Plants medium to robust, in loose tufts or scattered among other mosses, green to glaucous green, brownish with age. Stems 2-5 cm, commonly branching by inno-vations, frequently dendroid. Leaves 2.5-6 mm, densely imbricate and crowded toward the stem and branch tips, erect-appressed and somewhat incurved when dry, reflexed and widely spreading when moist, gradually to rather abruptly contracted to the blade, the hinge-cells sharply differentiated; sheath ovate to obovate, hyaline-margined on the flanks, with a wedge of incrassate hinge cells at the shoulders and extending a short distance up the blade margin; blade broadly oblong-lanceolate to narrowly linear-lanceolate, only slightly concave, toothed from apex almost to the shoulders, or sometimes subentire; costa percurrent or slightly excurrent as a subulate, serrate to smooth point, smooth abaxially or sparingly toothed towards the tip; lamellae 30-46, entire in profile, 4-7 cells high, the marginal cells enlarged, thick-walled and coarsely papillose, in section rounded to elliptical, broader than high, the distal wall broadly convex, the lumen rounded pentagonal; sheath cells short-rectangular to ± isodiametric approaching the blade; cells on abaxial surface of blade 24-27 µm, irregularly quadrate, ± isodiametric, thick-walled, the transverse walls often thicker. Seta 1-4 cm, typically one per perichaetium but several per plant at the tips of branches. Capsule 2-3 mm, short-cylindric to ovate-cylindric, erect to inclined, light brown to reddish brown to blackish with age; exothecium mammillose, densely areolate, the cells rounded quadrate, incrassate, with slit-like pits in the outer wall; peristome 300-350 µm, divided to 0.6, the teeth rather broad, reddish brown with hyaline margins. Spores 10-18 µm.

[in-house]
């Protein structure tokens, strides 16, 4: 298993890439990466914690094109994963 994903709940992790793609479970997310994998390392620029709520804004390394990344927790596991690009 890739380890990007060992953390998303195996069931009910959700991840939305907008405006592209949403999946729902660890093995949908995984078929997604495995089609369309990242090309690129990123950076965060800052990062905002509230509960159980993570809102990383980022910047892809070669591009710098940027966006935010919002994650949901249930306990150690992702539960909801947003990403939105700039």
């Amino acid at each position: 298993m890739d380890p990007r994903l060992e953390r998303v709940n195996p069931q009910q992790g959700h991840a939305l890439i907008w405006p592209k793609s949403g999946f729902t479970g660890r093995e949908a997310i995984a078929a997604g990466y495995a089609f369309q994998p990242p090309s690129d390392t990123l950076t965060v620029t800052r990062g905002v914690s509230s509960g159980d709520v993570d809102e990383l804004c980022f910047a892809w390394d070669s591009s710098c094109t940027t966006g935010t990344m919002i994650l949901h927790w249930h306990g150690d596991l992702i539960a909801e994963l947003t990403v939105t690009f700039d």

Disturbed sandy or gravelly soil on stream banks, roadsides, crevices of cliffs and boulders, and in late snow areas; moderate to high elevations; Greenland; Alta., B.C., N.B., Nfld. and Labr., N.W.T., N.S., Nunavut, Ont., P.E.I., Que., Sask., Yukon; Alaska, Colo., Idaho, Mont., N.H., N.Y., Oreg., Tenn., Vt., Wash., Wis.; Europe, Caucasus, Siberia, e Asia (Philippines, New Guinea.); Atlantic Islands (Iceland).
The most widely distributed species of the genus, Pogonatum urnigerum is notably absent from Middle America and south-temperate South America. In Nunavut, it is known from Baffin, Ellesmere, and Melville islands. The plants are usually more robust than are those of P. dentatum, often repeatedly branched, and the crowding of the leaves at the tips of the branches produces a distinctive tiered effect. The marginal cells of the lamellae are rounded in section, and the lumen is pentagonal, resembling the gable end of a house. Fruiting plants of the two species can be easily distinguished also by the peristome, which in P. dentatum is deeply divided almost to the base. Polytrichastrum alpinum also branches repeatedly, but the plants are generally larger and absent the bluish glaucous appearance characteristic of P. urnigerum in the field.